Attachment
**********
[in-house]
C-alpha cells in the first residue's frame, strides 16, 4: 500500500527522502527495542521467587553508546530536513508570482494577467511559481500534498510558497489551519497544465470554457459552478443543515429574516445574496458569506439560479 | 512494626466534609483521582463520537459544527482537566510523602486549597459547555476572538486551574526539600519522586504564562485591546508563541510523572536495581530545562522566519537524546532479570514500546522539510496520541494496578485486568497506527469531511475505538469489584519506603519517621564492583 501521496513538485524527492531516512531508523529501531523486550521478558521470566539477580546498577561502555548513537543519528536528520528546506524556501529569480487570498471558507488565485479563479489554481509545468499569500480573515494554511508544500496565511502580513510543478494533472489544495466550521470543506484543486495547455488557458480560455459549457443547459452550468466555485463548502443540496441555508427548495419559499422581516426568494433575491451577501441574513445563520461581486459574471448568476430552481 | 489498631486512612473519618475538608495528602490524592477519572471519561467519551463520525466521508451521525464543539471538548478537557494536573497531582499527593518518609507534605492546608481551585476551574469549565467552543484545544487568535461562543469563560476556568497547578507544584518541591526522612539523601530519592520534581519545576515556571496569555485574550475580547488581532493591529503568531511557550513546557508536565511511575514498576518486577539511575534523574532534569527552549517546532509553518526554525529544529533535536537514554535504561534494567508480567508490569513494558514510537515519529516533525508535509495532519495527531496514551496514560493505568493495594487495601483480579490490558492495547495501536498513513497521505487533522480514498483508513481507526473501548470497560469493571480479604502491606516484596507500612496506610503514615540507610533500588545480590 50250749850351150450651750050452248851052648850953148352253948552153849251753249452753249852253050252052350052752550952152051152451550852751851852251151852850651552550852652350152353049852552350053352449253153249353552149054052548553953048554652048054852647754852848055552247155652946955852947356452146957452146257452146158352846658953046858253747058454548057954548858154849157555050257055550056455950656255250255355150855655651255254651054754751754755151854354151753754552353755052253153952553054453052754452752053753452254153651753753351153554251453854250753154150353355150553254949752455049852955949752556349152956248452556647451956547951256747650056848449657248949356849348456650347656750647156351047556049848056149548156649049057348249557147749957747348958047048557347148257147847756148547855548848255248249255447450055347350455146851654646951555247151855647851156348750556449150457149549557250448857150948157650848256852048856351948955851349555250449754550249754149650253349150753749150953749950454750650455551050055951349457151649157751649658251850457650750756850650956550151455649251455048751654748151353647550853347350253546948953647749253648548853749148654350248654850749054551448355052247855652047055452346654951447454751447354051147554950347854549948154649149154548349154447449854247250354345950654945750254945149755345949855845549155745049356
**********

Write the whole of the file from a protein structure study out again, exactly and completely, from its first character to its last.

[in-house]
C-alpha cells in the first residue's frame, strides 16, 4: 500500500527522502527495542521467587553508546530536513508570482494577467511559481500534498510558497489551519497544465470554457459552478443543515429574516445574496458569506439560479 | 512494626466534609483521582463520537459544527482537566510523602486549597459547555476572538486551574526539600519522586504564562485591546508563541510523572536495581530545562522566519537524546532479570514500546522539510496520541494496578485486568497506527469531511475505538469489584519506603519517621564492583 501521496513538485524527492531516512531508523529501531523486550521478558521470566539477580546498577561502555548513537543519528536528520528546506524556501529569480487570498471558507488565485479563479489554481509545468499569500480573515494554511508544500496565511502580513510543478494533472489544495466550521470543506484543486495547455488557458480560455459549457443547459452550468466555485463548502443540496441555508427548495419559499422581516426568494433575491451577501441574513445563520461581486459574471448568476430552481 | 489498631486512612473519618475538608495528602490524592477519572471519561467519551463520525466521508451521525464543539471538548478537557494536573497531582499527593518518609507534605492546608481551585476551574469549565467552543484545544487568535461562543469563560476556568497547578507544584518541591526522612539523601530519592520534581519545576515556571496569555485574550475580547488581532493591529503568531511557550513546557508536565511511575514498576518486577539511575534523574532534569527552549517546532509553518526554525529544529533535536537514554535504561534494567508480567508490569513494558514510537515519529516533525508535509495532519495527531496514551496514560493505568493495594487495601483480579490490558492495547495501536498513513497521505487533522480514498483508513481507526473501548470497560469493571480479604502491606516484596507500612496506610503514615540507610533500588545480590 50250749850351150450651750050452248851052648850953148352253948552153849251753249452753249852253050252052350052752550952152051152451550852751851852251151852850651552550852652350152353049852552350053352449253153249353552149054052548553953048554652048054852647754852848055552247155652946955852947356452146957452146257452146158352846658953046858253747058454548057954548858154849157555050257055550056455950656255250255355150855655651255254651054754751754755151854354151753754552353755052253153952553054453052754452752053753452254153651753753351153554251453854250753154150353355150553254949752455049852955949752556349152956248452556647451956547951256747650056848449657248949356849348456650347656750647156351047556049848056149548156649049057348249557147749957747348958047048557347148257147847756148547855548848255248249255447450055347350455146851654646951555247151855647851156348750556449150457149549557250448857150948157650848256852048856351948955851349555250449754550249754149650253349150753749150953749950454750650455551050055951349457151649157751649658251850457650750756850650956550151455649251455048751654748151353647550853347350253546948953647749253648548853749148654350248654850749054551448355052247855652047055452346654951447454751447354051147554950347854549948154649149154548349154447449854247250354345950654945750254945149755345949855845549155745049356